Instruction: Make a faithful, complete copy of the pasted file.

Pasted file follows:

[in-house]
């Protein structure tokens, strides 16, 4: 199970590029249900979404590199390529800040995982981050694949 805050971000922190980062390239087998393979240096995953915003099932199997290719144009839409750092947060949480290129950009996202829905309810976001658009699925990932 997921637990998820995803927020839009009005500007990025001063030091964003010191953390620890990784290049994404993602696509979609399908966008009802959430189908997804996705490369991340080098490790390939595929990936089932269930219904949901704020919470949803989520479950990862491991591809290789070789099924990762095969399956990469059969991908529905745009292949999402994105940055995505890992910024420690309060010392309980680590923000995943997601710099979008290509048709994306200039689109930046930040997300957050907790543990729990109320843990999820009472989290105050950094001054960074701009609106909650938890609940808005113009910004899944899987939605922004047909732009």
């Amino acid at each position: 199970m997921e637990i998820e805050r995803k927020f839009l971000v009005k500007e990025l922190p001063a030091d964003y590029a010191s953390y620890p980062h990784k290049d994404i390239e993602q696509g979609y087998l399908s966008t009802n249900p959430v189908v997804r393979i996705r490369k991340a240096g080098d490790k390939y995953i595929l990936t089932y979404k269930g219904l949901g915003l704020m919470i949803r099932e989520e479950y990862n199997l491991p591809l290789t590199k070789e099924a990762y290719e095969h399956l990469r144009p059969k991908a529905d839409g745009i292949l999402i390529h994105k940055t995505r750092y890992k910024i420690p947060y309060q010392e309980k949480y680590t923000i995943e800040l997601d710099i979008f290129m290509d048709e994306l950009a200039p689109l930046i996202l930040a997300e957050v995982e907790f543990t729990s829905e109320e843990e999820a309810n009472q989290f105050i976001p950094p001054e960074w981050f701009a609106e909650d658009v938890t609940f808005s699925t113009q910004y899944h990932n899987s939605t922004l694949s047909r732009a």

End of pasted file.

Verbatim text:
[in-house]
């Protein structure tokens, strides 16, 4: 199970590029249900979404590199390529800040995982981050694949 805050971000922190980062390239087998393979240096995953915003099932199997290719144009839409750092947060949480290129950009996202829905309810976001658009699925990932 997921637990998820995803927020839009009005500007990025001063030091964003010191953390620890990784290049994404993602696509979609399908966008009802959430189908997804996705490369991340080098490790390939595929990936089932269930219904949901704020919470949803989520479950990862491991591809290789070789099924990762095969399956990469059969991908529905745009292949999402994105940055995505890992910024420690309060010392309980680590923000995943997601710099979008290509048709994306200039689109930046930040997300957050907790543990729990109320843990999820009472989290105050950094001054960074701009609106909650938890609940808005113009910004899944899987939605922004047909732009």
């Amino acid at each position: 199970m997921e637990i998820e805050r995803k927020f839009l971000v009005k500007e990025l922190p001063a030091d964003y590029a010191s953390y620890p980062h990784k290049d994404i390239e993602q696509g979609y087998l399908s966008t009802n249900p959430v189908v997804r393979i996705r490369k991340a240096g080098d490790k390939y995953i595929l990936t089932y979404k269930g219904l949901g915003l704020m919470i949803r099932e989520e479950y990862n199997l491991p591809l290789t590199k070789e099924a990762y290719e095969h399956l990469r144009p059969k991908a529905d839409g745009i292949l999402i390529h994105k940055t995505r750092y890992k910024i420690p947060y309060q010392e309980k949480y680590t923000i995943e800040l997601d710099i979008f290129m290509d048709e994306l950009a200039p689109l930046i996202l930040a997300e957050v995982e907790f543990t729990s829905e109320e843990e999820a309810n009472q989290f105050i976001p950094p001054e960074w981050f701009a609106e909650d658009v938890t609940f808005s699925t113009q910004y899944h990932n899987s939605t922004l694949s047909r732009a």